Homily for the Seventh Sunday of Easter

Word frequency in Constitution on Church in Modern World
Image by Many-Eyes
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This gospel can be confusing!
Jesus tells us that we’re IN the world,
that indeed he SENDS us into the world
even though we don’t BELONG to the world, and what’s more:
he’s not going to ask his Father to take us OUT of the world -
he will only ask to keep us from the evil one…

There’s a great document from Vatican Council II titled:
The Pastoral Constitution On The Church In The Modern World.

Here’s its first sentence:
The joys and the hopes, the griefs and anxieties
of the people of this age,

especially those who are poor or in any way afflicted,

are the joys and hopes,
the griefs and anxieties
of the followers of Christ.

Indeed, nothing genuinely human fails to raise an echo in their hearts.

“Genuinely human…”
There, I believe, is the key to our understanding today’s gospel.

Our relationship with the world is meant to be our intimacy
with everything that is genuinely human within it
because we can be sure that whatever is genuinely human is from God
- and not from the “evil one.”

What belongs to God is genuinely human and therefore belongs to us -
and what belongs to the evil one - is not.

Knowing the difference between the two20is the task
and it’s not always an easy one.

Although my conscience should be a good guide here,
if I let my conscience get out of shape for lack of exercising it,
I can begin to blur the distinctions so important for discerning
what is genuinely human and so deserving of an echo in my heart -
and what is not.

How might I get my conscience back in shape?
Consider the ancient counsel that we should pray
when we rise in the morning and pray when we go to sleep at night.

If I pray as I begin my day,
I ask God to accompany me, to walk with me
through all the situations, circumstances, relationships,
conversations and desires my day may bring me.

Or are there parts of my day, things on my schedule, plans I have
I’d prefer God not be part of?
things God might prefer not to be part of?

If I pray for and plan my day to be genuinely human,
then there’ll be no part of my day
I’d want to exclude from God’s company.

And in the evening, when I look back on the day behind me,
how much of my day do I want to share with God, place in his hands
for safe-keeping through the night?

Or are their parts of my day
(situations, circumstances, relationships, conversations and desires)
I’d prefer to keep in my back pocket,
hoping that God won’t see them?

Chances are, moments I’m inclined to hide from God
may be less than genuinely human
and less than deserving of an echo in my heart
as I say goodnight to the Lord.

The same is true at the Lord’s table when we gather on Sunday,
sorting out a week’s worth of living in the world,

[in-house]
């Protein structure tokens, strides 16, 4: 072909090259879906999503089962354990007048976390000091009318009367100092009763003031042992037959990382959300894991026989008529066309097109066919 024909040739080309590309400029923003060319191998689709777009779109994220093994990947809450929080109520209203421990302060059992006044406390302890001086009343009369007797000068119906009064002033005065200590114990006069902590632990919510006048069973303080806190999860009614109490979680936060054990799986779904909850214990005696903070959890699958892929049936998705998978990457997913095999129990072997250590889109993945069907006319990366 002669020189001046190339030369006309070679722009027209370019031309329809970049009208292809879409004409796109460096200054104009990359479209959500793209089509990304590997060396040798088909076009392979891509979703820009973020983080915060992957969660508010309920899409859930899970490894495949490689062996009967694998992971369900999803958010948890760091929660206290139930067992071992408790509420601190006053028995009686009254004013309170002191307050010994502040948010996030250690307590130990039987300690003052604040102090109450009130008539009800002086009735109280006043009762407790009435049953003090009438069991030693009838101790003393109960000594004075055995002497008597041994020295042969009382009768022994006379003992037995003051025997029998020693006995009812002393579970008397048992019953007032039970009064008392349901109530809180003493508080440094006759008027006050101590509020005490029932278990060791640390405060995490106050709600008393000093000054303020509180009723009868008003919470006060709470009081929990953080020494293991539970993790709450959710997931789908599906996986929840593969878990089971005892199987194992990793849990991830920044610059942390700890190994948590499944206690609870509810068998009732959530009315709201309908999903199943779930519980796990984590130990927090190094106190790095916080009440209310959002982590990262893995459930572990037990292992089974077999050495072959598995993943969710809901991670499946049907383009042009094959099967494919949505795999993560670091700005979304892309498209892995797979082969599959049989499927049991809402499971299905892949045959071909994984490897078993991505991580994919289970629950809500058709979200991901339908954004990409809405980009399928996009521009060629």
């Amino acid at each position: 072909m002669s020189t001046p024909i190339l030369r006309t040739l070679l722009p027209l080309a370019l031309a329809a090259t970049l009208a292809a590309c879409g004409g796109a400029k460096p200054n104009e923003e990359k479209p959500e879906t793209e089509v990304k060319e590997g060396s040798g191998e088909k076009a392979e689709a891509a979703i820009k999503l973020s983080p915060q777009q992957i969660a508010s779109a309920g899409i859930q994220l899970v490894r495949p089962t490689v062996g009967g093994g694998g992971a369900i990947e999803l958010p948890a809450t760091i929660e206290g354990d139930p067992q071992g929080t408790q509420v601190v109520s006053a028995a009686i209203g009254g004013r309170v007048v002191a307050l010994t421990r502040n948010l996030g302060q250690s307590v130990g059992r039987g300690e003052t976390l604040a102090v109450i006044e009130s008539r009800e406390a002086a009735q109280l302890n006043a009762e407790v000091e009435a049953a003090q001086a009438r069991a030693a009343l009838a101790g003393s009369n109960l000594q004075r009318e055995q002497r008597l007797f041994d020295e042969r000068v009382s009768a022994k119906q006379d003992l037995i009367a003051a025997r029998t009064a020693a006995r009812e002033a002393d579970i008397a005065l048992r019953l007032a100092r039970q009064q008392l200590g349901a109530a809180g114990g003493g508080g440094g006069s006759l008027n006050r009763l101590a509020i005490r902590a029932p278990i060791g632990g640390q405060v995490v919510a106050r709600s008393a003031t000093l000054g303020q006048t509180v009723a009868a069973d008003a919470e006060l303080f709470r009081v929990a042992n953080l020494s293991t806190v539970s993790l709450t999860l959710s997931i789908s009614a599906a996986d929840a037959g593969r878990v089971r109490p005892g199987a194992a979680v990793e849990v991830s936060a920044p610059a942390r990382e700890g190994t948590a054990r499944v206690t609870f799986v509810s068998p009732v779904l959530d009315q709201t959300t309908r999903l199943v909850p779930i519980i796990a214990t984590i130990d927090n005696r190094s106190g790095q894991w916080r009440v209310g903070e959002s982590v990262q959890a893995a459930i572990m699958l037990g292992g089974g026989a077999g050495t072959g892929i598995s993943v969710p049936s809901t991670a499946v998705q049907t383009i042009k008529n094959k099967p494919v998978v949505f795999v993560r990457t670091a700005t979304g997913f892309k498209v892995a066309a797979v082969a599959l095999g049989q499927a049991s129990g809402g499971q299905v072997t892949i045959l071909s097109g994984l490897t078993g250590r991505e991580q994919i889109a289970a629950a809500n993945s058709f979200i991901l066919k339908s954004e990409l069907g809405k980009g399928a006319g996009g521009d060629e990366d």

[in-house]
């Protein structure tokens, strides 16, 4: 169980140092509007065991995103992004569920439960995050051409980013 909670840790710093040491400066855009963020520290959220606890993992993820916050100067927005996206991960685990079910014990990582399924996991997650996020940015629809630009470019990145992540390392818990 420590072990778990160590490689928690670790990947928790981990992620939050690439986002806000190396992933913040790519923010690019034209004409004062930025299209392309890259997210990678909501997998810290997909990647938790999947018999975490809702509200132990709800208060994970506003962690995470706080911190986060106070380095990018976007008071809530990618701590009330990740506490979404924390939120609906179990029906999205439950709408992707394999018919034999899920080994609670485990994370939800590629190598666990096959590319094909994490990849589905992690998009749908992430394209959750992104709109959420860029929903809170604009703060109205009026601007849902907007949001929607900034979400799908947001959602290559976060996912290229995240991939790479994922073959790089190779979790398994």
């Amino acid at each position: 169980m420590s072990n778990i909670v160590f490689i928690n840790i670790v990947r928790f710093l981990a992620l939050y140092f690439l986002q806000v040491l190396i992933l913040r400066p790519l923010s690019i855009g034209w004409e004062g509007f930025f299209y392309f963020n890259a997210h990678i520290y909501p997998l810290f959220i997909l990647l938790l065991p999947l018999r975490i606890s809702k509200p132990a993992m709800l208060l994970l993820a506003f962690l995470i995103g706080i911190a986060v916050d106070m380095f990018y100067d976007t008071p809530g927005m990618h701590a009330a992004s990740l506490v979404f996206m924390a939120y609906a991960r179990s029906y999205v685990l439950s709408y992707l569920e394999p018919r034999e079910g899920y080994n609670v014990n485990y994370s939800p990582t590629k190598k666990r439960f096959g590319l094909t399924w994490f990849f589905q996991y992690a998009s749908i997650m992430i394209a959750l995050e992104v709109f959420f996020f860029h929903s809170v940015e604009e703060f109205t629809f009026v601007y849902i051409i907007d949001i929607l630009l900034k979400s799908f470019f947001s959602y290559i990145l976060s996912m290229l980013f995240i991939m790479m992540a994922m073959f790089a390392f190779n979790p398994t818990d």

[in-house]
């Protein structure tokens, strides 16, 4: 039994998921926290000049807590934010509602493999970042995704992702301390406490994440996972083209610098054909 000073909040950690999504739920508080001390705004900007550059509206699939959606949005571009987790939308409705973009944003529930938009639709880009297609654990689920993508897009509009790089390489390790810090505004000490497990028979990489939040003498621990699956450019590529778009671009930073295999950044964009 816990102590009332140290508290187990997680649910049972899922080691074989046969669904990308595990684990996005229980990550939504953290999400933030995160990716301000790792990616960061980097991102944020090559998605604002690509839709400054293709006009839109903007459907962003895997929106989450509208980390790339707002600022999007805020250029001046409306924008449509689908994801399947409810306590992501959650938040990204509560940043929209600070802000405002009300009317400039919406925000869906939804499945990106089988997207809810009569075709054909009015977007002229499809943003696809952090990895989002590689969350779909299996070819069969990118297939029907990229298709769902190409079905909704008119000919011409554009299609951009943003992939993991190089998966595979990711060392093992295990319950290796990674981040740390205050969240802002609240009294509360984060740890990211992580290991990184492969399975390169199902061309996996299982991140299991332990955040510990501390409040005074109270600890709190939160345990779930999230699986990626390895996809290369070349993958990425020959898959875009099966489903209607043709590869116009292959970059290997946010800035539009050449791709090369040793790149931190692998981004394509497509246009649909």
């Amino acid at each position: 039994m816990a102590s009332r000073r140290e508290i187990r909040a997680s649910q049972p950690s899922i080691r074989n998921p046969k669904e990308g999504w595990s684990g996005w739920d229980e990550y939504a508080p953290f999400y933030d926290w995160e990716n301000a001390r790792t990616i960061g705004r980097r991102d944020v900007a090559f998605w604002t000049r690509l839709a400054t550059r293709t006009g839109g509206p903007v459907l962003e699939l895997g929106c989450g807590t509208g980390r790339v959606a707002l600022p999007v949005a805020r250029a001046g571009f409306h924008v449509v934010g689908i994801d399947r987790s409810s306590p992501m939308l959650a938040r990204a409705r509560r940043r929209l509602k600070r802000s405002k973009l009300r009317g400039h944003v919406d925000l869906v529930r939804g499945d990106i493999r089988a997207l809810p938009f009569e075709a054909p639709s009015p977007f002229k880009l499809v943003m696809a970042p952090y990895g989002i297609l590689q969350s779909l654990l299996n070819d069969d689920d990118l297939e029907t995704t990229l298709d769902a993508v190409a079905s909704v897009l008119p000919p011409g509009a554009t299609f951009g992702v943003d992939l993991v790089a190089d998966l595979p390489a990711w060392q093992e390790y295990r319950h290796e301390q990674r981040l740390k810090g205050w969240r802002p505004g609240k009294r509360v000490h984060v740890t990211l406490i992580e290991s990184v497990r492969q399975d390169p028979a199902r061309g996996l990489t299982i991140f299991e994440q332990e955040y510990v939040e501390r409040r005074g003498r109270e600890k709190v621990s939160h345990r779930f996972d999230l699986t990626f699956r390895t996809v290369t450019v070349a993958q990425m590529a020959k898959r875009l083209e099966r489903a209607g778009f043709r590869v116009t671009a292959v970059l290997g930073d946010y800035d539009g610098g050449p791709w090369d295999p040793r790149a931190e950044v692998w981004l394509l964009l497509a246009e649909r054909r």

discerning the genuinely human by sharing what is genuinely divine
in the sacrament of the Eucharist.
At this altar, Jesus (himself so genuinely human and genuinely divine)
nourishes our desire to belong to him,
consecrating our humanity in the truth of the Word,
that our lives might echo the divine,
the will of the Father of Jesus, God of us all.

May the joys and the hopes, the griefs and the anxieties
of the people of our world
especially those who are poor or in any way afflicted,
be our joys and hopes, our grief and anxiety
as we follow Christ.

May nothing genuinely human fail to raise an echo in our hearts.



  1. Oh how happy I am to read your homily--we were away and heard that our world is the hostile world---so sad-so depressing--so not worth hearing-
    Thank you again for all the time you give of your self in spreading the Good News

  2. This is amazing - I will be praying with this for awhile, thank you.

    I am so glad that I will sit in the pews of your church this coming Sunday and that I will, at last, hear you preach... and on Pentecost no less!


  3. What a simple suggestion that would guide many of us to better lives: a prayer in the morning and a prayer at night.

  4. sometimes there are things I do in my day that the people of the church for many years have said are wrong, but in my heart I think God would not think they are wrong and I'm happy to share these thank yous with Him when I pray. How do I discern the truth?

  5. There's the very hard part: discerning the truth, discerning what is "genuinely human" from what is not.

    One place to start (and something that was at one stage part of my homily) would be to look at what is not genuinely human. At one point I was going to sort of review the seven deadly sins (lust, gluttony, greed, sloth, wrath, envy and pride). The value in this list is that, as some have said, a vice is a virtue run amuck. There are many instincts that are genuinely human but which become less than that when twisted in a selfish way.

    Certainly, just because I feel something as a human does not make it true or good. I have many human feelings which lead me away from God's truth. I discern what's true through studying the scriptures, through understanding the Church's teaching and through prayerful reflection on my own life.

  6. Thank you so much for your response. It's very helpful. I also like hearing what doesn't make the final cut in your homilies!


Please THINK before you write
and PRAY before you think!